The day, someone can do whatever, and is not charged, fairness ends.
And so you prove my point. It's all about believing in God; fairness is set to the side, because it's far more important to try to get everyone to believe. Except that it doesn't work that way in the real world. One of the worst wars in history, the Thirty Years War, was fought between different Christian nations; not a one of them was not Christian. They all believed in Jesus, in personal salvation, etc, yet that didn't stop them from fighting a war that lasted for decades and killed millions of Christian civilians who just happened to be in the way. Because they had their eyes set firmly on the afterlife, and so what they did in this life to all those people didn't really matter in the long run.
It seems you do not know the bible. There is a also a judgement of the ones, that accepted forgiveness. And we will be judged also according to what we did in this life. Who served well, will receive a higher prize, than the ones that did little here on earth.
I used to read the Bible in church. Do not presume to tell me that I don't know the Bible.
And the fact of the matter is that this judgment you speak of is inherently unjust and unfair. It focuses on whether a person believes in Jesus as personal savior, not on what they actually did in life. Sure, okay, they might get slapped on the wrist a few times if they weren't a particularly good person, but they still face only reward in the afterlife. Whereas someone who doesn't profess the belief in Jesus as personal savior can be the most saintly person ever to live and still end up going on to be 'punished' in hell...for the 'crime' of not having the right beliefs while alive. The fact that the rewards or punishments can differ in degree does not change the fact that the basis of whether they face a reward or a punishment is solely on whether they believe or not.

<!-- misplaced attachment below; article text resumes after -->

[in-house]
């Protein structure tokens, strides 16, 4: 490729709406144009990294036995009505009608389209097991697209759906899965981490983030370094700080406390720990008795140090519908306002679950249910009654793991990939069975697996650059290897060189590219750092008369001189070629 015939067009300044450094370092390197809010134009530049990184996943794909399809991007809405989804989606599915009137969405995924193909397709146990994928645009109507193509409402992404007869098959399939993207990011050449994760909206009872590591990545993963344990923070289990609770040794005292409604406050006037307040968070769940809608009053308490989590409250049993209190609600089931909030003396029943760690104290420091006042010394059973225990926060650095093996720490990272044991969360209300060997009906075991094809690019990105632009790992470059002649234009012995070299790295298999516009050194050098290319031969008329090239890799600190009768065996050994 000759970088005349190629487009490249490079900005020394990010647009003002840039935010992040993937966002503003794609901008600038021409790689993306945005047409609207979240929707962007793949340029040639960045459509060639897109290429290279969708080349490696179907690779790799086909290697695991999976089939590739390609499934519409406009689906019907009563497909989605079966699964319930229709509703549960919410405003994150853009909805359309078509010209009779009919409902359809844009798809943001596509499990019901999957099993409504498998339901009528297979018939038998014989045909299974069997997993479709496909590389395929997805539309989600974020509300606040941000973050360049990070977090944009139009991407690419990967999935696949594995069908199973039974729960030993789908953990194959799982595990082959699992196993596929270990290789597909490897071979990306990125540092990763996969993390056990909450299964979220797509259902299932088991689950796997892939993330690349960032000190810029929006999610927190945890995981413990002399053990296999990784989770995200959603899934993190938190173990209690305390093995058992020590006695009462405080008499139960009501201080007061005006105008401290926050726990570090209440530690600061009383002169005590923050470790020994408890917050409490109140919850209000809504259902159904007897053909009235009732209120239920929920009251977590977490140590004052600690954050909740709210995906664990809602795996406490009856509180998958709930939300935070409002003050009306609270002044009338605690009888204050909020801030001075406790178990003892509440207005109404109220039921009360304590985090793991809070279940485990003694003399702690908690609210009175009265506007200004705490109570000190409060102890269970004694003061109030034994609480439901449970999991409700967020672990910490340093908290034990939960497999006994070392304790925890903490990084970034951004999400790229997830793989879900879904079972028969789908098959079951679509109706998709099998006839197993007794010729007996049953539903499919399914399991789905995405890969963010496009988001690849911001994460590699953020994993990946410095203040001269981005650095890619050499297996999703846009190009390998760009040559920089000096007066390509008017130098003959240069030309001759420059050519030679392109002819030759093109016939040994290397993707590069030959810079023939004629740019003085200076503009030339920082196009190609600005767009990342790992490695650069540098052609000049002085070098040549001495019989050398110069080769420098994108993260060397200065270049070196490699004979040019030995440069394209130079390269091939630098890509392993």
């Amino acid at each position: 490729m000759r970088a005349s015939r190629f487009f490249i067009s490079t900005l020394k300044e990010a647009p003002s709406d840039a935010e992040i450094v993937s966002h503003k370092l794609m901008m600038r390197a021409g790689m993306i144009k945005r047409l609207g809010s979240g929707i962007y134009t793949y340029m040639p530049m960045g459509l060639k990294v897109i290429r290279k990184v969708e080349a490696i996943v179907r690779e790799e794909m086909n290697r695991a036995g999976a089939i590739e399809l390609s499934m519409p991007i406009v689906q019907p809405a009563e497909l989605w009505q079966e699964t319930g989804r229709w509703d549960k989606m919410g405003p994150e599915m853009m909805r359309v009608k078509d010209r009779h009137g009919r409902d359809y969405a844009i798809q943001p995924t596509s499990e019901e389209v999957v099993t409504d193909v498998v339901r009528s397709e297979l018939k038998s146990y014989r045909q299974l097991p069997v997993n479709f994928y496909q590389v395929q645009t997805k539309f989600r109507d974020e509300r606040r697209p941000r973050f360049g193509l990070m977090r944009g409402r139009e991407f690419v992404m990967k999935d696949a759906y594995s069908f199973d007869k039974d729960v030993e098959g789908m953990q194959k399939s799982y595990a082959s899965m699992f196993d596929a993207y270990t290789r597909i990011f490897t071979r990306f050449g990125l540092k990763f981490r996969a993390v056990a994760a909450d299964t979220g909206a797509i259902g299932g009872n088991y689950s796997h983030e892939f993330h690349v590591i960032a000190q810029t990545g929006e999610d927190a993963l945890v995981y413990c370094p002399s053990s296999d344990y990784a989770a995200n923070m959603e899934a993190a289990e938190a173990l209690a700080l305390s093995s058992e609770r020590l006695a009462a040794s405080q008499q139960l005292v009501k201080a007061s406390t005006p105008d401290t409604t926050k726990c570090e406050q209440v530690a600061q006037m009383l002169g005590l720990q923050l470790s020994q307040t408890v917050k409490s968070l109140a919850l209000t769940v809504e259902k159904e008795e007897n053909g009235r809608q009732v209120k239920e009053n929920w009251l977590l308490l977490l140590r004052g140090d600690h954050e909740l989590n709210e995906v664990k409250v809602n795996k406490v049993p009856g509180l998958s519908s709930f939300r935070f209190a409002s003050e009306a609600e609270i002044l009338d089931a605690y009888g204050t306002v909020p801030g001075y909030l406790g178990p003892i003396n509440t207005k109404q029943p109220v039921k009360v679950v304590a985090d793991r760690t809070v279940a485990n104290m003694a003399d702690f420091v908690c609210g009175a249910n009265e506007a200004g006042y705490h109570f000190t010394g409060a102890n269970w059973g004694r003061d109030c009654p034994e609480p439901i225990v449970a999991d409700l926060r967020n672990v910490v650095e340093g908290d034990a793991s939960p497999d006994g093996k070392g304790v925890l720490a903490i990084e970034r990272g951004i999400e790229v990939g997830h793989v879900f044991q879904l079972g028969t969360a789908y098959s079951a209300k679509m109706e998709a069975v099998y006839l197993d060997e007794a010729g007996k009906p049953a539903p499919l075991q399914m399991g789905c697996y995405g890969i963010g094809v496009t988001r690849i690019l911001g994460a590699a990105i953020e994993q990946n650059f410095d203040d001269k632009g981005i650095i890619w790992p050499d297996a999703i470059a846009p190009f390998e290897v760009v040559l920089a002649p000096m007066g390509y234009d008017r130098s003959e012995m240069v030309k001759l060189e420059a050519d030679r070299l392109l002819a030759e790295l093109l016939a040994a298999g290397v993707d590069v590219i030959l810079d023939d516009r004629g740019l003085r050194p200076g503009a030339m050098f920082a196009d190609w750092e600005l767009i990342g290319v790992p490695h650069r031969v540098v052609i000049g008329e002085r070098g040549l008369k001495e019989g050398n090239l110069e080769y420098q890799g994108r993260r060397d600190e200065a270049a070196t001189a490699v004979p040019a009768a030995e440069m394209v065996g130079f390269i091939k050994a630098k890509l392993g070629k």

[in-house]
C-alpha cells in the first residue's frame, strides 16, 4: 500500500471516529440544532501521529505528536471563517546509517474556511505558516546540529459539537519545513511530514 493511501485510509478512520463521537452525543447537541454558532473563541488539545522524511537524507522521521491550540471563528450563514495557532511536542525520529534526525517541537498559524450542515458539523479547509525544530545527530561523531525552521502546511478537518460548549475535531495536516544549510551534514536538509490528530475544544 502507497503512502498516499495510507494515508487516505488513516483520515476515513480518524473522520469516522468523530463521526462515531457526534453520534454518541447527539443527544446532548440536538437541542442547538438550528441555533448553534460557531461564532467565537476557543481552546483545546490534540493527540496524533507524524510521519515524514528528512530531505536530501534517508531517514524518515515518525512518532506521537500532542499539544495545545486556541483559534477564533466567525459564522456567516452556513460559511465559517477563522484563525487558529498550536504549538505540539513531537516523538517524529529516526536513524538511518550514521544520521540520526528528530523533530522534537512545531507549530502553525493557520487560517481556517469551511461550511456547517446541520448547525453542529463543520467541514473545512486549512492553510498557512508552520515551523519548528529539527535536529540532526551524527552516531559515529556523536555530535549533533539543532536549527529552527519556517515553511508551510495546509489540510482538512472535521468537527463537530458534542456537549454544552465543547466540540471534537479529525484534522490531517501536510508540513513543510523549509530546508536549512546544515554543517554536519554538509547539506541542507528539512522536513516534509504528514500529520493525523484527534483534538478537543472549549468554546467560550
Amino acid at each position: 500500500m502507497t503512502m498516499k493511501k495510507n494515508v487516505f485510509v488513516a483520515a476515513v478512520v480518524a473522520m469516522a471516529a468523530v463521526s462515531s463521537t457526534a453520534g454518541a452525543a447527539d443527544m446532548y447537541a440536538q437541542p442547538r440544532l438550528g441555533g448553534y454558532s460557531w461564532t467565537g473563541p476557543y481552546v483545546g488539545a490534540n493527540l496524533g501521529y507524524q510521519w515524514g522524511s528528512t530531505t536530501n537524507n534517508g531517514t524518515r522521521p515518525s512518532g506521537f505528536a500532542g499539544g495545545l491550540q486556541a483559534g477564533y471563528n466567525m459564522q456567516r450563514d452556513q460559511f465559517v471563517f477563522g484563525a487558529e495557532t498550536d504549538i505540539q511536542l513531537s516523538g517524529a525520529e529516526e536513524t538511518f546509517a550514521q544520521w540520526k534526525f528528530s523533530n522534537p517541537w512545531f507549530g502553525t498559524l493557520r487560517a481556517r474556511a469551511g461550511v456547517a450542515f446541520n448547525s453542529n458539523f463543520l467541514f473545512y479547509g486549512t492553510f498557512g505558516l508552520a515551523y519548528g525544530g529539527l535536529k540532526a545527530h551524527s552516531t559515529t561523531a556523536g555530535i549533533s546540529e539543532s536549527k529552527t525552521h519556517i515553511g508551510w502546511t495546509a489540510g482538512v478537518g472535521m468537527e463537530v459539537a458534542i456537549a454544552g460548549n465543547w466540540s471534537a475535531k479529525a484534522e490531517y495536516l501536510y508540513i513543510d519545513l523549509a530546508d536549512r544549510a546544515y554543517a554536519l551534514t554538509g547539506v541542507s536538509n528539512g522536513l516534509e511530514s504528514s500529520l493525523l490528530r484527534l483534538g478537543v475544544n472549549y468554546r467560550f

the bible is clear, we were saved , not through good deeds, but to do good deeds. If someone does not show any change of life, its a sign that his conversion was not true.
Which of course does not change the fact that there is no real incentive to do those good deeds. It's easy to talk about greater or lesser rewards in heaven, but those aren't really 'real' to people (especially since heaven is just a concept, not someplace that people can actually go see). And a Christian can show a change in behavior, thus proving their conversion was 'true', without going to any particular effort to do good deeds. Go to church once a week, drop some money in the offertory, etc.
The quest is if God really asked them to do so......
I assume you mean question
? And good job of restating what I just got done saying. Of course the question is whether God actually asked them to do so. But it's not something you can prove in the affirmative. There is no way to say, "God definitely did tell this person to commit murder". For that matter, there's no way to prove that God didn't tell them to do it, because there's no reason God couldn't send mental afflictions onto someone for the express purpose of telling them to do it.
to himself, since there is nobody above him.